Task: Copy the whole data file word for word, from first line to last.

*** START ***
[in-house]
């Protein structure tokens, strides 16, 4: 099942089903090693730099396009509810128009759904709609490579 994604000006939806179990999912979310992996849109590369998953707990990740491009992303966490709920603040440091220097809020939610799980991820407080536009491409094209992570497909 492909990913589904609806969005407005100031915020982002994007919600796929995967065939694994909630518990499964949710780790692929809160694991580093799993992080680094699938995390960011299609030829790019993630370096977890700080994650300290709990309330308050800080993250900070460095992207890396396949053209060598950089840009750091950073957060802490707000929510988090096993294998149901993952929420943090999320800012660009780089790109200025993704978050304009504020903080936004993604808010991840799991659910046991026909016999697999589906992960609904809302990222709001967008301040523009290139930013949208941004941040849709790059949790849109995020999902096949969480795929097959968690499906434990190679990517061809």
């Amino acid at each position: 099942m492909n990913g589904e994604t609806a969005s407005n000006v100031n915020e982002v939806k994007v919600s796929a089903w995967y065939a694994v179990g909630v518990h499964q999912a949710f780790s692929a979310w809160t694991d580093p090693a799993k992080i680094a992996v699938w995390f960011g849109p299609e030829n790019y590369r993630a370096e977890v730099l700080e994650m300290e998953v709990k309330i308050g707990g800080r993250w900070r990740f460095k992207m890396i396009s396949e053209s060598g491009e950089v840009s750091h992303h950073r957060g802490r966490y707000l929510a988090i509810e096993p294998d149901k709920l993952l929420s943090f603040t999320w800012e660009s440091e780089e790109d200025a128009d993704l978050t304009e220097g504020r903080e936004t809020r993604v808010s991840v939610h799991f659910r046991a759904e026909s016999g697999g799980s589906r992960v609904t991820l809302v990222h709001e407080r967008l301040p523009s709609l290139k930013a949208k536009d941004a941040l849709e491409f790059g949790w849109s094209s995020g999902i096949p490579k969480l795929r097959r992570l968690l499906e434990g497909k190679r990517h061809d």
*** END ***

[in-house]
């Protein structure tokens, strides 16, 4: 099942089903090693730099396009509810128009759904709609490579 994604000006939806179990999912979310992996849109590369998953707990990740491009992303966490709920603040440091220097809020939610799980991820407080536009491409094209992570497909 492909990913589904609806969005407005100031915020982002994007919600796929995967065939694994909630518990499964949710780790692929809160694991580093799993992080680094699938995390960011299609030829790019993630370096977890700080994650300290709990309330308050800080993250900070460095992207890396396949053209060598950089840009750091950073957060802490707000929510988090096993294998149901993952929420943090999320800012660009780089790109200025993704978050304009504020903080936004993604808010991840799991659910046991026909016999697999589906992960609904809302990222709001967008301040523009290139930013949208941004941040849709790059949790849109995020999902096949969480795929097959968690499906434990190679990517061809």
């Amino acid at each position: 099942m492909n990913g589904e994604t609806a969005s407005n000006v100031n915020e982002v939806k994007v919600s796929a089903w995967y065939a694994v179990g909630v518990h499964q999912a949710f780790s692929a979310w809160t694991d580093p090693a799993k992080i680094a992996v699938w995390f960011g849109p299609e030829n790019y590369r993630a370096e977890v730099l700080e994650m300290e998953v709990k309330i308050g707990g800080r993250w900070r990740f460095k992207m890396i396009s396949e053209s060598g491009e950089v840009s750091h992303h950073r957060g802490r966490y707000l929510a988090i509810e096993p294998d149901k709920l993952l929420s943090f603040t999320w800012e660009s440091e780089e790109d200025a128009d993704l978050t304009e220097g504020r903080e936004t809020r993604v808010s991840v939610h799991f659910r046991a759904e026909s016999g697999g799980s589906r992960v609904t991820l809302v990222h709001e407080r967008l301040p523009s709609l290139k930013a949208k536009d941004a941040l849709e491409f790059g949790w849109s094209s995020g999902i096949p490579k969480l795929r097959r992570l968690l499906e434990g497909k190679r990517h061809d």